Limburg 'ready' for Bush visit
6 May 2005, AMSTERDAM — The province of Limburg finalised security measures on Friday as the Netherlands geared up for the weekend visit of US President George W. Bush.
6 May 2005
AMSTERDAM — The province of Limburg finalised security measures on Friday as the Netherlands geared up for the weekend visit of US President George W. Bush.
"We're ready," Maastricht Mayor Gerd Leers said.
Intense security measures have been taken in Margraten, Maastricht and Valkenburg, where city mayors have imposed emergency ordinances.
The bylaws will be in force from 8am on Friday to 4pm on Sunday and are considered necessary due to a serious fear of "the disruption of public order, partly due to announced large-scale demonstrations by various groups".
Protestors will be locked up in the Overmaze prison in Maastricht if they breach the ordinances as the police intend to apply the regulations strictly.
It is extremely busy in the region. All hotels in southern Limburg are booked, with Leers estimating that 6,000 beds have been filled. Among the guests are the hundreds of US security personnel and journalists.
Taxi companies have been reinforced by firms from other parts of the country, while Margraten will deploy 40 shuttle buses to transport 10,000 people from the town hall to a commemorative service at the town's US war cemetery on Sunday.
As part of the security measures, more than 500m of screening was erected on Friday to block the hotel St Gerlach in Houthem — where Bush will sleep on Saturday night — from local roads. Police posts were also set up.
Dutch soldiers previously rolled 3km of 1m-high barbed wire out around the hotel on Thursday.
A large area around the hotel is closed to the public and only accredited people can come within its vicinity.
The Department of Waterways and Public Works has fences ready at the A2 and A79 exits to block both roads to traffic for several hours over the weekend.
The war graves cemetery in Margraten was sealed off to traffic on Thursday.
Dutch authorities have mobilised 1,600 police officers, 1,000 soldiers, 200 military police and 300 support staff to secure the president's visit.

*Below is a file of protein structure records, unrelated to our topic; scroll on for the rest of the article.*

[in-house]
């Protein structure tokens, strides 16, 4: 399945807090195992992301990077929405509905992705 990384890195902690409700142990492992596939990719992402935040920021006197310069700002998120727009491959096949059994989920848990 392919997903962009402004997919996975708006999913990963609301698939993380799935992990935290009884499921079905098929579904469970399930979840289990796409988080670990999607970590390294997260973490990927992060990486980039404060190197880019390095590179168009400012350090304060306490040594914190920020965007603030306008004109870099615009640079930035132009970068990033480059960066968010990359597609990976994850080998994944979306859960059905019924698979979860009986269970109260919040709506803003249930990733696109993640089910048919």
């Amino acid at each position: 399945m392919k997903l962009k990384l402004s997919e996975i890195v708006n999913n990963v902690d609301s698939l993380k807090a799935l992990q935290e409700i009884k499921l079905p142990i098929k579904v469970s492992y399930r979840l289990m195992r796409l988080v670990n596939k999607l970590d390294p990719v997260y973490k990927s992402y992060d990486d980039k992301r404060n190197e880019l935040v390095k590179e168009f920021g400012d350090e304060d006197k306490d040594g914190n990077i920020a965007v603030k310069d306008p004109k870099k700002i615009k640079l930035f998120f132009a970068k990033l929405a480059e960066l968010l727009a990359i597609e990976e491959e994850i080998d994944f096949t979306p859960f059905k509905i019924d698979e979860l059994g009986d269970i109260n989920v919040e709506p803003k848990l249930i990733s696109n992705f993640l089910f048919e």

US security personnel have been issued with a permit enabling them to also carry weapons in the Limburg area.
The regional police chief, Wim Velings, has estimated the cost of the operation at EUR 1 to 5 million. However, he stressed that the Dutch have made no concessions to the US.
To reinforce this, Valkenburg Mayor Constant Nuytens said the US wanted to close the A79 for two weeks, but that this has been restricted to just a few hours.
Nevertheless, police unions ACP, NPB and VMHP are concerned by the "ease" with which Interior Minister Johan Remkes has approved the deployment of so many officers. The decision is "devouring" millions of euros, union officials claimed.
Unions are angry because the government is economising on funding for police safety and health. At union meetings in recent weeks, many officers urged industrial action during the president's meeting.
"The time of soft action is over," a union spokesman said. But he ruled out industrial action during the weekend visit based on safety concerns for police officers.
Meanwhile, a national action group was granted approval on Friday to carry out a 'noise protest' at Maastricht Aachen Airport on Saturday night when Bush flies into the Netherlands.
However, a police escort will transport the protestors by bus to the airport and a maximum of 100 protestors may attend. The protestors will also be screened and frisked.
Bush will meet with Dutch Prime Minister Jan Peter Balkenende and Queen Beatrix during his overnight visit, before flying onto Moscow. His trip coincides with services commemorating the 60th anniversary of the end of World War II.
[Copyright Expatica News + ANP 2005]
Subject: Dutch news